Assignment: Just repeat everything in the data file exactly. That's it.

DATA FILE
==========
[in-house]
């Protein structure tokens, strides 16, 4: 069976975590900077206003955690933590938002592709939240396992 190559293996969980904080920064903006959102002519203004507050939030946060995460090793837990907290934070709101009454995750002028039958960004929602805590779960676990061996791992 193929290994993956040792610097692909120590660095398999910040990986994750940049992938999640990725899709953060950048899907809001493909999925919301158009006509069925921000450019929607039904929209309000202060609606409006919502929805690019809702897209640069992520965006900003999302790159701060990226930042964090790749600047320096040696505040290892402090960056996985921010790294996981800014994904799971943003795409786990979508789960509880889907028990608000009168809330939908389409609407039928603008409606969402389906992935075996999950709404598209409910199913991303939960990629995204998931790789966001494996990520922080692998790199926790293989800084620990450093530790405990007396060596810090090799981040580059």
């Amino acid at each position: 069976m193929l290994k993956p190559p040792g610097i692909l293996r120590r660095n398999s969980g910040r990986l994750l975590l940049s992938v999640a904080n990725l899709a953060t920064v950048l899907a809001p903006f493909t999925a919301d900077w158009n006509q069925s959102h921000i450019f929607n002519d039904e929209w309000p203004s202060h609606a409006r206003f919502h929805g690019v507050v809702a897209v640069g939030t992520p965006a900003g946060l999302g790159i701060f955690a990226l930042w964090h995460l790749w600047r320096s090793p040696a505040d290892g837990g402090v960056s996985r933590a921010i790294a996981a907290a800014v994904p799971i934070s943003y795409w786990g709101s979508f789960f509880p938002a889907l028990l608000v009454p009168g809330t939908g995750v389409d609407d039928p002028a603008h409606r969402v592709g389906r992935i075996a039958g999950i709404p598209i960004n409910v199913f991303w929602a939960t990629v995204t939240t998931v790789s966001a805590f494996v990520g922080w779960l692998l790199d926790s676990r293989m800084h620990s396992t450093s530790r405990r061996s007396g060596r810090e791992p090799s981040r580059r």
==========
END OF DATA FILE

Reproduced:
[in-house]
């Protein structure tokens, strides 16, 4: 069976975590900077206003955690933590938002592709939240396992 190559293996969980904080920064903006959102002519203004507050939030946060995460090793837990907290934070709101009454995750002028039958960004929602805590779960676990061996791992 193929290994993956040792610097692909120590660095398999910040990986994750940049992938999640990725899709953060950048899907809001493909999925919301158009006509069925921000450019929607039904929209309000202060609606409006919502929805690019809702897209640069992520965006900003999302790159701060990226930042964090790749600047320096040696505040290892402090960056996985921010790294996981800014994904799971943003795409786990979508789960509880889907028990608000009168809330939908389409609407039928603008409606969402389906992935075996999950709404598209409910199913991303939960990629995204998931790789966001494996990520922080692998790199926790293989800084620990450093530790405990007396060596810090090799981040580059």
């Amino acid at each position: 069976m193929l290994k993956p190559p040792g610097i692909l293996r120590r660095n398999s969980g910040r990986l994750l975590l940049s992938v999640a904080n990725l899709a953060t920064v950048l899907a809001p903006f493909t999925a919301d900077w158009n006509q069925s959102h921000i450019f929607n002519d039904e929209w309000p203004s202060h609606a409006r206003f919502h929805g690019v507050v809702a897209v640069g939030t992520p965006a900003g946060l999302g790159i701060f955690a990226l930042w964090h995460l790749w600047r320096s090793p040696a505040d290892g837990g402090v960056s996985r933590a921010i790294a996981a907290a800014v994904p799971i934070s943003y795409w786990g709101s979508f789960f509880p938002a889907l028990l608000v009454p009168g809330t939908g995750v389409d609407d039928p002028a603008h409606r969402v592709g389906r992935i075996a039958g999950i709404p598209i960004n409910v199913f991303w929602a939960t990629v995204t939240t998931v790789s966001a805590f494996v990520g922080w779960l692998l790199d926790s676990r293989m800084h620990s396992t450093s530790r405990r061996s007396g060596r810090e791992p090799s981040r580059r």